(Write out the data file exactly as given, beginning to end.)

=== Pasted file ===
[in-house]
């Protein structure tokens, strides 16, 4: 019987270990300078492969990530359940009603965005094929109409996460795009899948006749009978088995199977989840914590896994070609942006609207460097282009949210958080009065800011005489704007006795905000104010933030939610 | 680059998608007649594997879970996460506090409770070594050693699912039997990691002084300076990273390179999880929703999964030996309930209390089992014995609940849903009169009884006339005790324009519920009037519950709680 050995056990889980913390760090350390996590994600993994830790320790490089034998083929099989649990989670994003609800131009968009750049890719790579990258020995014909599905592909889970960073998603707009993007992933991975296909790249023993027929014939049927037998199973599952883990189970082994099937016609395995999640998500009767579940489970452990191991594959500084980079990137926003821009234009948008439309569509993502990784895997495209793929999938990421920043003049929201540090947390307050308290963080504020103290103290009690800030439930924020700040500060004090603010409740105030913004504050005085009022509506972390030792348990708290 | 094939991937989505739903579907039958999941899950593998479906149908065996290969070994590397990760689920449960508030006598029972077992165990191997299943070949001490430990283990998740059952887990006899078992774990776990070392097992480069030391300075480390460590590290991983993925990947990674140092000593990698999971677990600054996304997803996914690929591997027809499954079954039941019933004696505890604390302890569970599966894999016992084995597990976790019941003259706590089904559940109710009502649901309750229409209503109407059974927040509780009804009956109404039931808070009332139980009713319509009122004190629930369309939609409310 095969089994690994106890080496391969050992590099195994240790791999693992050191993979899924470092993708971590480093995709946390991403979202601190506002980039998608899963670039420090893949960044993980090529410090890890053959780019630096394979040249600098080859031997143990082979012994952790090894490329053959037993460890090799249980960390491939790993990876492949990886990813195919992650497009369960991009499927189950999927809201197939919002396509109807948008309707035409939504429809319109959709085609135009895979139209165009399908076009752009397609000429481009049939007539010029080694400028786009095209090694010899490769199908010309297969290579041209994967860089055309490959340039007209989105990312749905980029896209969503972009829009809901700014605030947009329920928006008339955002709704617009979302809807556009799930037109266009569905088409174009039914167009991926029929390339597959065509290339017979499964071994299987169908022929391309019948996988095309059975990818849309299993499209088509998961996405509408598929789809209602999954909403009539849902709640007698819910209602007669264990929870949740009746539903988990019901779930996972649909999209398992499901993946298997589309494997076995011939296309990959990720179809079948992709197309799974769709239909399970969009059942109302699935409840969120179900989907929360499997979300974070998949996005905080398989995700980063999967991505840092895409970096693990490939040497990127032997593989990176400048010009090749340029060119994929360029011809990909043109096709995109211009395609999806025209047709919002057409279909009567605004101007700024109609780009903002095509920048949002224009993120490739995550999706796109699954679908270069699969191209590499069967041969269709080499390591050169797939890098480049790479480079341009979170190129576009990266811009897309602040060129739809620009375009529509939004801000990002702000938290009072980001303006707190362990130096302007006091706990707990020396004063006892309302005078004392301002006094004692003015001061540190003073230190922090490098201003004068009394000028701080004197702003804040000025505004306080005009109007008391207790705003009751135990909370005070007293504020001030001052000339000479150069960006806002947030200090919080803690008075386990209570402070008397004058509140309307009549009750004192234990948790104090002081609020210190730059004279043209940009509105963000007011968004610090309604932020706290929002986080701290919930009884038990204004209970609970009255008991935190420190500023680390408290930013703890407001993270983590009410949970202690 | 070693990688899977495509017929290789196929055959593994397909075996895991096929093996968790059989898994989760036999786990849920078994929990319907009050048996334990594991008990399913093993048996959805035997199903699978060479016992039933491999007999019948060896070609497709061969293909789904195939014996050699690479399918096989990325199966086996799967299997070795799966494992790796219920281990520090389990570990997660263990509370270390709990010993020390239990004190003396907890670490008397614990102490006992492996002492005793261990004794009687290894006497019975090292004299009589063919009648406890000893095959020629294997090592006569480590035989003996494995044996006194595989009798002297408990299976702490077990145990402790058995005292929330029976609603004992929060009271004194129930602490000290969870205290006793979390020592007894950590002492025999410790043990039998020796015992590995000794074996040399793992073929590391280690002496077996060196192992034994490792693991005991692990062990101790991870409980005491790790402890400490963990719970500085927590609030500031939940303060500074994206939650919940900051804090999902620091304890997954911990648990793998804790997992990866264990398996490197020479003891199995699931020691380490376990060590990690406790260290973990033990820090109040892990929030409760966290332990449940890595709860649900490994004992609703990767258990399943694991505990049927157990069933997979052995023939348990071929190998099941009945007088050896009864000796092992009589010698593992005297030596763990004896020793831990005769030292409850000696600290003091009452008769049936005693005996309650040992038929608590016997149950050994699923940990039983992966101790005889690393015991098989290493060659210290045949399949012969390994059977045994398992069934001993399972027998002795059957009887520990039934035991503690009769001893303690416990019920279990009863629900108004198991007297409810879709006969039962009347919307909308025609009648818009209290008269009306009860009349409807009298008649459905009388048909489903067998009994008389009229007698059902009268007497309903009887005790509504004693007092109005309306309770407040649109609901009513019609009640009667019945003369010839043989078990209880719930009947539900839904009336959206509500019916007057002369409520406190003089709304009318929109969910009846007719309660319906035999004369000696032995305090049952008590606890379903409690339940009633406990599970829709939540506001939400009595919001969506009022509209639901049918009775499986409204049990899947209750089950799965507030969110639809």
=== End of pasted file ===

[in-house]
């Protein structure tokens, strides 16, 4: 019987270990300078492969990530359940009603965005094929109409996460795009899948006749009978088995199977989840914590896994070609942006609207460097282009949210958080009065800011005489704007006795905000104010933030939610 | 680059998608007649594997879970996460506090409770070594050693699912039997990691002084300076990273390179999880929703999964030996309930209390089992014995609940849903009169009884006339005790324009519920009037519950709680 050995056990889980913390760090350390996590994600993994830790320790490089034998083929099989649990989670994003609800131009968009750049890719790579990258020995014909599905592909889970960073998603707009993007992933991975296909790249023993027929014939049927037998199973599952883990189970082994099937016609395995999640998500009767579940489970452990191991594959500084980079990137926003821009234009948008439309569509993502990784895997495209793929999938990421920043003049929201540090947390307050308290963080504020103290103290009690800030439930924020700040500060004090603010409740105030913004504050005085009022509506972390030792348990708290 | 094939991937989505739903579907039958999941899950593998479906149908065996290969070994590397990760689920449960508030006598029972077992165990191997299943070949001490430990283990998740059952887990006899078992774990776990070392097992480069030391300075480390460590590290991983993925990947990674140092000593990698999971677990600054996304997803996914690929591997027809499954079954039941019933004696505890604390302890569970599966894999016992084995597990976790019941003259706590089904559940109710009502649901309750229409209503109407059974927040509780009804009956109404039931808070009332139980009713319509009122004190629930369309939609409310 095969089994690994106890080496391969050992590099195994240790791999693992050191993979899924470092993708971590480093995709946390991403979202601190506002980039998608899963670039420090893949960044993980090529410090890890053959780019630096394979040249600098080859031997143990082979012994952790090894490329053959037993460890090799249980960390491939790993990876492949990886990813195919992650497009369960991009499927189950999927809201197939919002396509109807948008309707035409939504429809319109959709085609135009895979139209165009399908076009752009397609000429481009049939007539010029080694400028786009095209090694010899490769199908010309297969290579041209994967860089055309490959340039007209989105990312749905980029896209969503972009829009809901700014605030947009329920928006008339955002709704617009979302809807556009799930037109266009569905088409174009039914167009991926029929390339597959065509290339017979499964071994299987169908022929391309019948996988095309059975990818849309299993499209088509998961996405509408598929789809209602999954909403009539849902709640007698819910209602007669264990929870949740009746539903988990019901779930996972649909999209398992499901993946298997589309494997076995011939296309990959990720179809079948992709197309799974769709239909399970969009059942109302699935409840969120179900989907929360499997979300974070998949996005905080398989995700980063999967991505840092895409970096693990490939040497990127032997593989990176400048010009090749340029060119994929360029011809990909043109096709995109211009395609999806025209047709919002057409279909009567605004101007700024109609780009903002095509920048949002224009993120490739995550999706796109699954679908270069699969191209590499069967041969269709080499390591050169797939890098480049790479480079341009979170190129576009990266811009897309602040060129739809620009375009529509939004801000990002702000938290009072980001303006707190362990130096302007006091706990707990020396004063006892309302005078004392301002006094004692003015001061540190003073230190922090490098201003004068009394000028701080004197702003804040000025505004306080005009109007008391207790705003009751135990909370005070007293504020001030001052000339000479150069960006806002947030200090919080803690008075386990209570402070008397004058509140309307009549009750004192234990948790104090002081609020210190730059004279043209940009509105963000007011968004610090309604932020706290929002986080701290919930009884038990204004209970609970009255008991935190420190500023680390408290930013703890407001993270983590009410949970202690 | 070693990688899977495509017929290789196929055959593994397909075996895991096929093996968790059989898994989760036999786990849920078994929990319907009050048996334990594991008990399913093993048996959805035997199903699978060479016992039933491999007999019948060896070609497709061969293909789904195939014996050699690479399918096989990325199966086996799967299997070795799966494992790796219920281990520090389990570990997660263990509370270390709990010993020390239990004190003396907890670490008397614990102490006992492996002492005793261990004794009687290894006497019975090292004299009589063919009648406890000893095959020629294997090592006569480590035989003996494995044996006194595989009798002297408990299976702490077990145990402790058995005292929330029976609603004992929060009271004194129930602490000290969870205290006793979390020592007894950590002492025999410790043990039998020796015992590995000794074996040399793992073929590391280690002496077996060196192992034994490792693991005991692990062990101790991870409980005491790790402890400490963990719970500085927590609030500031939940303060500074994206939650919940900051804090999902620091304890997954911990648990793998804790997992990866264990398996490197020479003891199995699931020691380490376990060590990690406790260290973990033990820090109040892990929030409760966290332990449940890595709860649900490994004992609703990767258990399943694991505990049927157990069933997979052995023939348990071929190998099941009945007088050896009864000796092992009589010698593992005297030596763990004896020793831990005769030292409850000696600290003091009452008769049936005693005996309650040992038929608590016997149950050994699923940990039983992966101790005889690393015991098989290493060659210290045949399949012969390994059977045994398992069934001993399972027998002795059957009887520990039934035991503690009769001893303690416990019920279990009863629900108004198991007297409810879709006969039962009347919307909308025609009648818009209290008269009306009860009349409807009298008649459905009388048909489903067998009994008389009229007698059902009268007497309903009887005790509504004693007092109005309306309770407040649109609901009513019609009640009667019945003369010839043989078990209880719930009947539900839904009336959206509500019916007057002369409520406190003089709304009318929109969910009846007719309660319906035999004369000696032995305090049952008590606890379903409690339940009633406990599970829709939540506001939400009595919001969506009022509209639901049918009775499986409204049990899947209750089950799965507030969110639809």